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12-05-2011, 03:04 PM   #1
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Questions from a film rookie

Hi all. So I recently purchased a Pentax Spotmatic SP II. It's my first film camera since high school (about 20 years ago). I recently completed taking my first roll of film. (B&W, Ilford HP5 - Asahi Pentax Spotmatic SP II - a set on Flickr) and I had a few questions:


1. The provided jpgs (I didn't get prints) are quite low res (1000x1500). Is it normal for the files to be of that size? I certainly expected images closer in size to what my digital camera picks up.

2. Many of the images had damage (IE white dots in large swaths of black. I edited them out from the photos in the set) Labs fault? My fault? Fact of life if shooting film? The film was new (from B&H).

12-05-2011, 03:23 PM   #2
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#1: The processing labs provide low resolution images when getting the disc option - best thing to do is purchase a nice scanner that has a negative insert, get your film processed and scan in the negatives.

#2: I would guess that is from the processing (lets see what others chime in with).

BTW, some of those snaps turned out great!!!
12-05-2011, 03:54 PM   #3
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Good to know. I'm going to assume that I can find scanner recommendations within this forum (and start looking as soon as I submit this reply). Thanks for the info and glad you liked the photos!
12-05-2011, 04:05 PM   #4
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QuoteOriginally posted by crrumford Quote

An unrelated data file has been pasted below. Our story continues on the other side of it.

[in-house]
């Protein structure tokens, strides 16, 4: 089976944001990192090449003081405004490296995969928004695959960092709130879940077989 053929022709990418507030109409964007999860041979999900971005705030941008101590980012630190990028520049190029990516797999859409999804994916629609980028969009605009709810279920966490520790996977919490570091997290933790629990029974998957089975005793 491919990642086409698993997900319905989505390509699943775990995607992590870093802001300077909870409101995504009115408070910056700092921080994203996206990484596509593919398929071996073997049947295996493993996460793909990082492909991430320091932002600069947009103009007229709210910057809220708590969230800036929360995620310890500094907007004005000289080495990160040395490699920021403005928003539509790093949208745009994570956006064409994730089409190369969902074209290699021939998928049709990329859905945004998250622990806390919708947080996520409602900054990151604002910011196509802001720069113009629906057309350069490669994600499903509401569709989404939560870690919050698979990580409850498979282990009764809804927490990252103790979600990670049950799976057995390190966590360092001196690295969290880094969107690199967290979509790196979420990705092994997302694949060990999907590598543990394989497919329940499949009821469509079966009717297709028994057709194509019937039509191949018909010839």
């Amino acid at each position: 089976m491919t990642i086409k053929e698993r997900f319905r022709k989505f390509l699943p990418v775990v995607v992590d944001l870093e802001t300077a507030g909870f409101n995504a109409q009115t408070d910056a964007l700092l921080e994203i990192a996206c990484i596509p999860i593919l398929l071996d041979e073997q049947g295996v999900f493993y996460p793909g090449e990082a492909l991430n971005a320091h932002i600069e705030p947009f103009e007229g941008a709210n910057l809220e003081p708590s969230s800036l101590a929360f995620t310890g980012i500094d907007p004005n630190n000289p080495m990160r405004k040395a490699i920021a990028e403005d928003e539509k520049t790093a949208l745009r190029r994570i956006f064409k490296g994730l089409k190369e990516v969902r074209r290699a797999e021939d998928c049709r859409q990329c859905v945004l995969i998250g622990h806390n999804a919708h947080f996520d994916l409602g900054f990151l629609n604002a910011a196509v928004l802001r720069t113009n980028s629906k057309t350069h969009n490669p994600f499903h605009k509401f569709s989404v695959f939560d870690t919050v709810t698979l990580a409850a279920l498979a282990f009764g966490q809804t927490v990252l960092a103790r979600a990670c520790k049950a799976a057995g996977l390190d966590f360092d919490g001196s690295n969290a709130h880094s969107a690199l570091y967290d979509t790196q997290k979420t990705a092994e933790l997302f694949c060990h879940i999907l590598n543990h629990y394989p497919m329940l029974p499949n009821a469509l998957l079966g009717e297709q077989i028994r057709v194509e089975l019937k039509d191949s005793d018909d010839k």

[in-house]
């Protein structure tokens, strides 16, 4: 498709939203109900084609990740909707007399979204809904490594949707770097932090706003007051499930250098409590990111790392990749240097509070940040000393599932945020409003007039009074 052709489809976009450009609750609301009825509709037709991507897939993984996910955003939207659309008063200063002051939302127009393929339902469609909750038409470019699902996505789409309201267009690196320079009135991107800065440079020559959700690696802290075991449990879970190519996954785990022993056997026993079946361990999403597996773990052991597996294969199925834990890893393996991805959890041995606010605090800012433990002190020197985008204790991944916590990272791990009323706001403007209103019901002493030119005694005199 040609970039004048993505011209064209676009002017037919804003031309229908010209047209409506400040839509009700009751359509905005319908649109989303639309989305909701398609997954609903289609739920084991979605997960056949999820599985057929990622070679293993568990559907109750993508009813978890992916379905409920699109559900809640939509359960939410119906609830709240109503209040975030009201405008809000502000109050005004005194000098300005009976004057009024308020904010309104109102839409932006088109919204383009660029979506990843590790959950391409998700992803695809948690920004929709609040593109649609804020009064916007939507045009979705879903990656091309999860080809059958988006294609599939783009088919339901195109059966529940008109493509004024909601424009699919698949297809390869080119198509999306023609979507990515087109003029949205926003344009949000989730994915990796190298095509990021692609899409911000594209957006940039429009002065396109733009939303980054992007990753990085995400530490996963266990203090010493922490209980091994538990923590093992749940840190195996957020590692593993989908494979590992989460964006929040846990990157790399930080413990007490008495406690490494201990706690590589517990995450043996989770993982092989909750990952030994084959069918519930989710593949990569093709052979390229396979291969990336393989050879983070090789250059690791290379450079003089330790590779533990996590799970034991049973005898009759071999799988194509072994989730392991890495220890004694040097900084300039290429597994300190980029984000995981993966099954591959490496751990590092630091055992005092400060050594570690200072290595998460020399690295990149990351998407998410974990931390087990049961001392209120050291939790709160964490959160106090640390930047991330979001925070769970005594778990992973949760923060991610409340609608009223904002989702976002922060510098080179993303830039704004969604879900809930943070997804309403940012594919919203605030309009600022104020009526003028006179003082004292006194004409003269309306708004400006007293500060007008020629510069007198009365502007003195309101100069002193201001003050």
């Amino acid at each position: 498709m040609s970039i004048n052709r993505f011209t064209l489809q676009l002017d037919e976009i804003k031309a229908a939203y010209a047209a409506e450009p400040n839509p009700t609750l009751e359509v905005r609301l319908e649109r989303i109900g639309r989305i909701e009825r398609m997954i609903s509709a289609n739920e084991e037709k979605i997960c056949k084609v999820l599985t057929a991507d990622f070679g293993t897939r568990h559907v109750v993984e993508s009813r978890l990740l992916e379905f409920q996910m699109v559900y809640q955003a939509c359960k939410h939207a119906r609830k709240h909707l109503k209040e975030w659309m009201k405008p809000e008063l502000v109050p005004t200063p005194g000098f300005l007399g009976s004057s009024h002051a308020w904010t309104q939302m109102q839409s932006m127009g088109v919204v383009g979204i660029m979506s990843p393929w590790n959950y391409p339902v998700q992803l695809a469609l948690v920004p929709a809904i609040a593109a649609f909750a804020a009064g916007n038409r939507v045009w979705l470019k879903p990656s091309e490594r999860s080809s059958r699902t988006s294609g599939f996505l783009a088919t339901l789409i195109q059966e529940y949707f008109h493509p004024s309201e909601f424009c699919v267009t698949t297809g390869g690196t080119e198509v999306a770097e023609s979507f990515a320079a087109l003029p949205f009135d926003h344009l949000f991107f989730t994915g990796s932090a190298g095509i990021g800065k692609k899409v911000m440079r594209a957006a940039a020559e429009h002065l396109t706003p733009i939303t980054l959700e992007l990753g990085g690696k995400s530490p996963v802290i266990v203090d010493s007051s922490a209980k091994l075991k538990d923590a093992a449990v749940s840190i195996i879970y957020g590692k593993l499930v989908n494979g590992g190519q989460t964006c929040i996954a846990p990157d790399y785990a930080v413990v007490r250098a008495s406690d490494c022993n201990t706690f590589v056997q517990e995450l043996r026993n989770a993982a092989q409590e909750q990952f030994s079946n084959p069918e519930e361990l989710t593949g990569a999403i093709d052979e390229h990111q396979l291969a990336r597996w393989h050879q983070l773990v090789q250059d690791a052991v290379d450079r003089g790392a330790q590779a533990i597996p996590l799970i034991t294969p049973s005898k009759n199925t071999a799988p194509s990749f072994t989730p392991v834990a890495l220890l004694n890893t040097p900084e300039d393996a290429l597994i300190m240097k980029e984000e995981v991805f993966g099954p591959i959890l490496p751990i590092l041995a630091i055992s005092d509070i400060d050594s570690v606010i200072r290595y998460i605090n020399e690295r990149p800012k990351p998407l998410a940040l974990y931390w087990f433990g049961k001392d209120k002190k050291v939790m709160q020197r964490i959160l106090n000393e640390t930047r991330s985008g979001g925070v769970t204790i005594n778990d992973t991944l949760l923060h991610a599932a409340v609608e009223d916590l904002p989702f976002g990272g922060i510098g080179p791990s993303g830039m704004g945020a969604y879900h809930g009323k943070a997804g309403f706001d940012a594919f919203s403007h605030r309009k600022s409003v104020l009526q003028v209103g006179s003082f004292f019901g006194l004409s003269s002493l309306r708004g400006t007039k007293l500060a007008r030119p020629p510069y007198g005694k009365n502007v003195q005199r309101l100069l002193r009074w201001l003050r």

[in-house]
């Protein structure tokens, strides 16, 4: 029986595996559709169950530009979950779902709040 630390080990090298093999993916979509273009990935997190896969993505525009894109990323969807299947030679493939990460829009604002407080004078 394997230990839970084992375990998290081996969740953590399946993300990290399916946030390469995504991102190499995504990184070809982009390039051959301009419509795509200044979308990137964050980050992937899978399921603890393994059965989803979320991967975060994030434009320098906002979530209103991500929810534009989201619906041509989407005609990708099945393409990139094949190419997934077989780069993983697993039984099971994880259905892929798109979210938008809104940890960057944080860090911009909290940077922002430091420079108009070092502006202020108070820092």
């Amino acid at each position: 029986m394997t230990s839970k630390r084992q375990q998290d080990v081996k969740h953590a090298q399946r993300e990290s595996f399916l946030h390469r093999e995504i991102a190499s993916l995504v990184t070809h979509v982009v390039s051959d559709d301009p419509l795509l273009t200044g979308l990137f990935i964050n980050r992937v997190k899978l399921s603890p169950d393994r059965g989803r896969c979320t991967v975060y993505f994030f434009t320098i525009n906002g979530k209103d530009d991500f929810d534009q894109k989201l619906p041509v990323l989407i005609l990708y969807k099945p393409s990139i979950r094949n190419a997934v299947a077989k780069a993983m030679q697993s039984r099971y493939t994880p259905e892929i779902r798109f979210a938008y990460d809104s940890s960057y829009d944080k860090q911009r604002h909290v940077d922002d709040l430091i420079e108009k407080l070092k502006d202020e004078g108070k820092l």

Good to know. I'm going to assume that I can find scanner recommendations within this forum (and start looking as soon as I submit this reply). Thanks for the info and glad you liked the photos!
Yes, absolutely (on the scanner recommendations). There are already some threads floating around about scanners - you can however start a new thread as I haven't seen no scanner threads recently...

12-05-2011, 06:22 PM   #5
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QuoteOriginally posted by crrumford Quote
Hi all. So I recently purchased a Pentax Spotmatic SP II. It's my first film camera since high school (about 20 years ago). I recently completed taking my first roll of film. (B&W, Ilford HP5 - Asahi Pentax Spotmatic SP II - a set on Flickr) and I had a few questions:


1. The provided jpgs (I didn't get prints) are quite low res (1000x1500). Is it normal for the files to be of that size? I certainly expected images closer in size to what my digital camera picks up.

2. Many of the images had damage (IE white dots in large swaths of black. I edited them out from the photos in the set) Labs fault? My fault? Fact of life if shooting film? The film was new (from B&H).

Welcome to the Pentax forum and film section!